Whenever I think about truly manipulative, culture-shaping advertising campaigns, I always think of how diamonds - and the diamond engagement ring in particular - has been sold to the public. The average person on the street probably thinks its an ancient practice, rich in tradition, while instead it's anything but, being something sold to the popular culture in the 20th century, with a fiendishly brilliant expansion of the plan 1938, when they began to sell the public on issues of quality, size, and the general notion that a diamond was an essential sign of love and committment -- and the larger and better the stone, the more ardent the sentiment. Nearly everything about the popular perception of diamonds is a sham, including any sense of scarcity (something sewn up back in the late 1870's with the formation of the DeBeers Company)... but I see that I'm not only digressing but starting on a rant. ::sigh::

As for me, the destructive eating habit du jour is this 2 liter bottle of off-brand cola and a bag of potato chips. ..

Posted by: MJ Norton at May 21, 2004 09:43 PM

Good thoughts, MJ, but what I'm arguing is that we're so fixated on appearance because decades of advertising has convinced us all it's a supremely important factor in individual personal happiness.

It's a case of markets run mad. What started as a market of limited appeal to those few women with the leisure and the money to indulge in artifical enhancements to their appearance has become the emblem of our consumption-mad society. And that's because it's a never-ending cycle, short of death.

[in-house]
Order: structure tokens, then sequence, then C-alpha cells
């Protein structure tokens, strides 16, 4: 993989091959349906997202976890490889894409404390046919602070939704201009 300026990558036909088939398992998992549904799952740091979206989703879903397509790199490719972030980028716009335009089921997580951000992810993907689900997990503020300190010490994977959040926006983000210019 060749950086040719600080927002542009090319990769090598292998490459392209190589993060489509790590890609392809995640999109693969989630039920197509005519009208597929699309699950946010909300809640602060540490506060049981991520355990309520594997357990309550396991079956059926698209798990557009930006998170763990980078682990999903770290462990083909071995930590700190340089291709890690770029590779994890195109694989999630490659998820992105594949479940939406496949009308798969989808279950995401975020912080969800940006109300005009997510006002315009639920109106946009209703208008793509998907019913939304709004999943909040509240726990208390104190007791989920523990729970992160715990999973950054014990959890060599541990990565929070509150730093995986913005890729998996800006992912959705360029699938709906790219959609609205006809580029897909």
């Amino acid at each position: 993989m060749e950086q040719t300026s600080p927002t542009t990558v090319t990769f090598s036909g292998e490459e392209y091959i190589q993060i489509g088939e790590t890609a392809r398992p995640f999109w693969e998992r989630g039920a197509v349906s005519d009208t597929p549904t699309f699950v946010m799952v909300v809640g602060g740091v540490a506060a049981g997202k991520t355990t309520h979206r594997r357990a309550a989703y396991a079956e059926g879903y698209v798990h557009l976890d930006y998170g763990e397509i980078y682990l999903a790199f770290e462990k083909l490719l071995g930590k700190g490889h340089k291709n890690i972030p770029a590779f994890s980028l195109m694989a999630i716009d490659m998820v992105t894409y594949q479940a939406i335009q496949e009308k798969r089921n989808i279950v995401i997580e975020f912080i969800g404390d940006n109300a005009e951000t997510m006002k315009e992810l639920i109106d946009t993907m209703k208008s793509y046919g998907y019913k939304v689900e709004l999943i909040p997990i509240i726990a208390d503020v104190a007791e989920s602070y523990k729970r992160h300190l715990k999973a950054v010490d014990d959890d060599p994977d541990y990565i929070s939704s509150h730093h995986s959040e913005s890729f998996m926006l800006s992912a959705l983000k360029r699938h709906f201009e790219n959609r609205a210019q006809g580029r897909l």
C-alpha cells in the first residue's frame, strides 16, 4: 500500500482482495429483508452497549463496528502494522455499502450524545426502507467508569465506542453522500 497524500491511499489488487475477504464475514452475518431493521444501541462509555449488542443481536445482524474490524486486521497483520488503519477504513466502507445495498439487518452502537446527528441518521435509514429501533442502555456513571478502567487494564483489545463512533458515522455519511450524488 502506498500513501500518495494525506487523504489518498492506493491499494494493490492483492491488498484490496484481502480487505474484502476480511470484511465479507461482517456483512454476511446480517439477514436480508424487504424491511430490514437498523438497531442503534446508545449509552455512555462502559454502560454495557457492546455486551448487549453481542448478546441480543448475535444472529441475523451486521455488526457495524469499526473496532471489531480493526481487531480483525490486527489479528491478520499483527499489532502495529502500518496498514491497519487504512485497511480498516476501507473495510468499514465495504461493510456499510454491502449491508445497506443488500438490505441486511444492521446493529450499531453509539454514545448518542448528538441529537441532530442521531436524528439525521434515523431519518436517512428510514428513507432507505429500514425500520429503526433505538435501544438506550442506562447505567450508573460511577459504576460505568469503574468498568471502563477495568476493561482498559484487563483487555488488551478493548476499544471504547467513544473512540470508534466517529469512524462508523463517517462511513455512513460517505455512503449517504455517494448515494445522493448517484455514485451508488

Diamonds? Heh. I've ranted about them before.

Posted by: Anne at May 23, 2004 09:18 AM

We're all metrosexuals now. . .

I have been reading some interesting things on the evolution of our sexual dimorphism. When times are really good, the sexes become more and more alike - there's little need for the differences. When times are bad, the dimorphism provides a handy splitting of services which has major advantages for our species. Perhaps what we're seeing is just simply the result of times being really, really good here in the USA.

But then I think back to Egypt and other ancient cultures, where makeup and such were just as much a part of the male persona as it was part of the female's.

It doesn't seem that shocking in retrospect.

Posted by: Hal at May 24, 2004 10:49 AM

Anne: Your write in your comments:

At the same time, the power of advertising to "sell" not only products but ideas, and sometimes stupid, dishonest, dangerous, or outright untrue ideas, worries me.

Humanity is shockingly vulnerable to manipulation through contemporary advertising techniques. Sometimes I wonder if advertising should maybe be regulated differently than other fields.

but write in your post:

It would cause untold stress for most of us to be nearly required to act differently than those around us.

So, it appears you have conflicting thoughts.

The ideal you cite "approve of the idea of people being "free" to act as they wish (short of harming another) and to express themselves as individuals." should allow people if they choose to ignore advertising and break free from the herd mentality, but you don't trust people with that freedom - "Realistically, we're not to be trusted with that kind of freedom". But that means the masses are vulnerable to the kind of advertising you then complain about as manipulating the culture.